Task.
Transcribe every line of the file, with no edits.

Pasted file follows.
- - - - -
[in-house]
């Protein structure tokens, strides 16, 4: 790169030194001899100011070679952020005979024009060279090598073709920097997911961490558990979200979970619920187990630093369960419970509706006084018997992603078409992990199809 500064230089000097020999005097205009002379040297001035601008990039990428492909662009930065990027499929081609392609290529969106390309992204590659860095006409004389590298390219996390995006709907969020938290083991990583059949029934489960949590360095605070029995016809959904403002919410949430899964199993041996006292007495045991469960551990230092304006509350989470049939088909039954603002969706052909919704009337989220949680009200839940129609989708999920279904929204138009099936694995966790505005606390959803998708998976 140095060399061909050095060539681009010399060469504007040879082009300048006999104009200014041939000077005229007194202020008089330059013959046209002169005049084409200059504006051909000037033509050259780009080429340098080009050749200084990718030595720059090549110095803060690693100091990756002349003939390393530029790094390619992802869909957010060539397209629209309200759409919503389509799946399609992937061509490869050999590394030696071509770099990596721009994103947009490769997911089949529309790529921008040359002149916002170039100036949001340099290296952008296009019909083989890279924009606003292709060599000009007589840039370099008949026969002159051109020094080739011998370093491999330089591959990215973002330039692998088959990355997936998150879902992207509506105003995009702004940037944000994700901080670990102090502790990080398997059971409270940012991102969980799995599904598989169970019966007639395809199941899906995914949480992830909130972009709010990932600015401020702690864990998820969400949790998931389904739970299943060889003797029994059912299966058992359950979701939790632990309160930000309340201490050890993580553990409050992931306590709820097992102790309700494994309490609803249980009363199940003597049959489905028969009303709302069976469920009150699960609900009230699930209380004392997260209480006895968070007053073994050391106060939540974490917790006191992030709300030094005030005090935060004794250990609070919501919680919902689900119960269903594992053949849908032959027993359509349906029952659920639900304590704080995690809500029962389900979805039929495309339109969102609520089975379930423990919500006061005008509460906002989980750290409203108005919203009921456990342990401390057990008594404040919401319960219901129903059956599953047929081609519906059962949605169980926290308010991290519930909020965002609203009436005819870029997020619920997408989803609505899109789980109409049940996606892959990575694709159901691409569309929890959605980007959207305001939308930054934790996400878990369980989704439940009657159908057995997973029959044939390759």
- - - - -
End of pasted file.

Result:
[in-house]
């Protein structure tokens, strides 16, 4: 790169030194001899100011070679952020005979024009060279090598073709920097997911961490558990979200979970619920187990630093369960419970509706006084018997992603078409992990199809 500064230089000097020999005097205009002379040297001035601008990039990428492909662009930065990027499929081609392609290529969106390309992204590659860095006409004389590298390219996390995006709907969020938290083991990583059949029934489960949590360095605070029995016809959904403002919410949430899964199993041996006292007495045991469960551990230092304006509350989470049939088909039954603002969706052909919704009337989220949680009200839940129609989708999920279904929204138009099936694995966790505005606390959803998708998976 140095060399061909050095060539681009010399060469504007040879082009300048006999104009200014041939000077005229007194202020008089330059013959046209002169005049084409200059504006051909000037033509050259780009080429340098080009050749200084990718030595720059090549110095803060690693100091990756002349003939390393530029790094390619992802869909957010060539397209629209309200759409919503389509799946399609992937061509490869050999590394030696071509770099990596721009994103947009490769997911089949529309790529921008040359002149916002170039100036949001340099290296952008296009019909083989890279924009606003292709060599000009007589840039370099008949026969002159051109020094080739011998370093491999330089591959990215973002330039692998088959990355997936998150879902992207509506105003995009702004940037944000994700901080670990102090502790990080398997059971409270940012991102969980799995599904598989169970019966007639395809199941899906995914949480992830909130972009709010990932600015401020702690864990998820969400949790998931389904739970299943060889003797029994059912299966058992359950979701939790632990309160930000309340201490050890993580553990409050992931306590709820097992102790309700494994309490609803249980009363199940003597049959489905028969009303709302069976469920009150699960609900009230699930209380004392997260209480006895968070007053073994050391106060939540974490917790006191992030709300030094005030005090935060004794250990609070919501919680919902689900119960269903594992053949849908032959027993359509349906029952659920639900304590704080995690809500029962389900979805039929495309339109969102609520089975379930423990919500006061005008509460906002989980750290409203108005919203009921456990342990401390057990008594404040919401319960219901129903059956599953047929081609519906059962949605169980926290308010991290519930909020965002609203009436005819870029997020619920997408989803609505899109789980109409049940996606892959990575694709159901691409569309929890959605980007959207305001939308930054934790996400878990369980989704439940009657159908057995997973029959044939390759």